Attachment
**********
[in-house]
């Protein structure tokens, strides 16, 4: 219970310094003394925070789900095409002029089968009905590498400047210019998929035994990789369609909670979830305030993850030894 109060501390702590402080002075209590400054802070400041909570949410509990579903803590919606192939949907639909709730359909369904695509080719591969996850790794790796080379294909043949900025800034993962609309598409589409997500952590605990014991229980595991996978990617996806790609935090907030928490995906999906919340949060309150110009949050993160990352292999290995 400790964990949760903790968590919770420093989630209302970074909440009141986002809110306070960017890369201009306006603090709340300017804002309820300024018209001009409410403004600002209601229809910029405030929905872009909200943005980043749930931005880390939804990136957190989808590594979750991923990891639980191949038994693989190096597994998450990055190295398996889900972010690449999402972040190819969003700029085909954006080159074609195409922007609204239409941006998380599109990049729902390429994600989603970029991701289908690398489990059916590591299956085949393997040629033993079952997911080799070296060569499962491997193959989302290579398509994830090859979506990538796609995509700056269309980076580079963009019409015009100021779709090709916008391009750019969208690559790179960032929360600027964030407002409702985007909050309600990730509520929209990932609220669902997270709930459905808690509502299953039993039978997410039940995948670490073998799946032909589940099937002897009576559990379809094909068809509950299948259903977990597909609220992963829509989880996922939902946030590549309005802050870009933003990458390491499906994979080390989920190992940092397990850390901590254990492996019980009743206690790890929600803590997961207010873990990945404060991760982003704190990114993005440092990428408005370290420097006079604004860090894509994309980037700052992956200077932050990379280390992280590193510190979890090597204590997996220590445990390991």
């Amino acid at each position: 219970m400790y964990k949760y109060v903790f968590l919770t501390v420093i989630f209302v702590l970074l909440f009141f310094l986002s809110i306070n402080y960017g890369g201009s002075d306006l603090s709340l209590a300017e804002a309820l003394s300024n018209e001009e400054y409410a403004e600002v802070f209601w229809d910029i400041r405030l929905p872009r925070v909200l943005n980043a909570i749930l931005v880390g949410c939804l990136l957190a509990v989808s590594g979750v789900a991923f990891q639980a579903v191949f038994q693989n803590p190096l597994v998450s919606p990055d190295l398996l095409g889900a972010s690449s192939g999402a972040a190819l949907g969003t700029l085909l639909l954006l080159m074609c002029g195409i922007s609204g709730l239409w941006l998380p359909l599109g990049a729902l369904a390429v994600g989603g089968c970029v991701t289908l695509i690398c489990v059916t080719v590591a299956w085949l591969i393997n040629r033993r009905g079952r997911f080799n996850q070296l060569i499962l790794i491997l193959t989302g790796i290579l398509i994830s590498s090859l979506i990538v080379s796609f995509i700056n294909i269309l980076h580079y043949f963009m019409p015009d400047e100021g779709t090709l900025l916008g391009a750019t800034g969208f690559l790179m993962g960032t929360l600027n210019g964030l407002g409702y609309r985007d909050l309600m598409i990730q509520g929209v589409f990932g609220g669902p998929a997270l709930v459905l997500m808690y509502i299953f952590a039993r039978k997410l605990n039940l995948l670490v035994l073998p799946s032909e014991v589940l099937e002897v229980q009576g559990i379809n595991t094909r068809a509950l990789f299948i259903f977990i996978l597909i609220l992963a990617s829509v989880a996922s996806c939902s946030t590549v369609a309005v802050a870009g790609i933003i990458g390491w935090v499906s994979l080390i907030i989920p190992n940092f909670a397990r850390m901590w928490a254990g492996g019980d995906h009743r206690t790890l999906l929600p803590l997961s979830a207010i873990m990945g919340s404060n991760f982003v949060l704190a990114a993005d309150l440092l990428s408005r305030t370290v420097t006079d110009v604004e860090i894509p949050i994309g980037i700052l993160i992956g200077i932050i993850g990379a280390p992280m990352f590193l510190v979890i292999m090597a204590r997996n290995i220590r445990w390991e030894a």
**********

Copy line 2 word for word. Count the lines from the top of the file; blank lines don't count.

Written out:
């Protein structure tokens, strides 16, 4: 219970310094003394925070789900095409002029089968009905590498400047210019998929035994990789369609909670979830305030993850030894 109060501390702590402080002075209590400054802070400041909570949410509990579903803590919606192939949907639909709730359909369904695509080719591969996850790794790796080379294909043949900025800034993962609309598409589409997500952590605990014991229980595991996978990617996806790609935090907030928490995906999906919340949060309150110009949050993160990352292999290995 400790964990949760903790968590919770420093989630209302970074909440009141986002809110306070960017890369201009306006603090709340300017804002309820300024018209001009409410403004600002209601229809910029405030929905872009909200943005980043749930931005880390939804990136957190989808590594979750991923990891639980191949038994693989190096597994998450990055190295398996889900972010690449999402972040190819969003700029085909954006080159074609195409922007609204239409941006998380599109990049729902390429994600989603970029991701289908690398489990059916590591299956085949393997040629033993079952997911080799070296060569499962491997193959989302290579398509994830090859979506990538796609995509700056269309980076580079963009019409015009100021779709090709916008391009750019969208690559790179960032929360600027964030407002409702985007909050309600990730509520929209990932609220669902997270709930459905808690509502299953039993039978997410039940995948670490073998799946032909589940099937002897009576559990379809094909068809509950299948259903977990597909609220992963829509989880996922939902946030590549309005802050870009933003990458390491499906994979080390989920190992940092397990850390901590254990492996019980009743206690790890929600803590997961207010873990990945404060991760982003704190990114993005440092990428408005370290420097006079604004860090894509994309980037700052992956200077932050990379280390992280590193510190979890090597204590997996220590445990390991």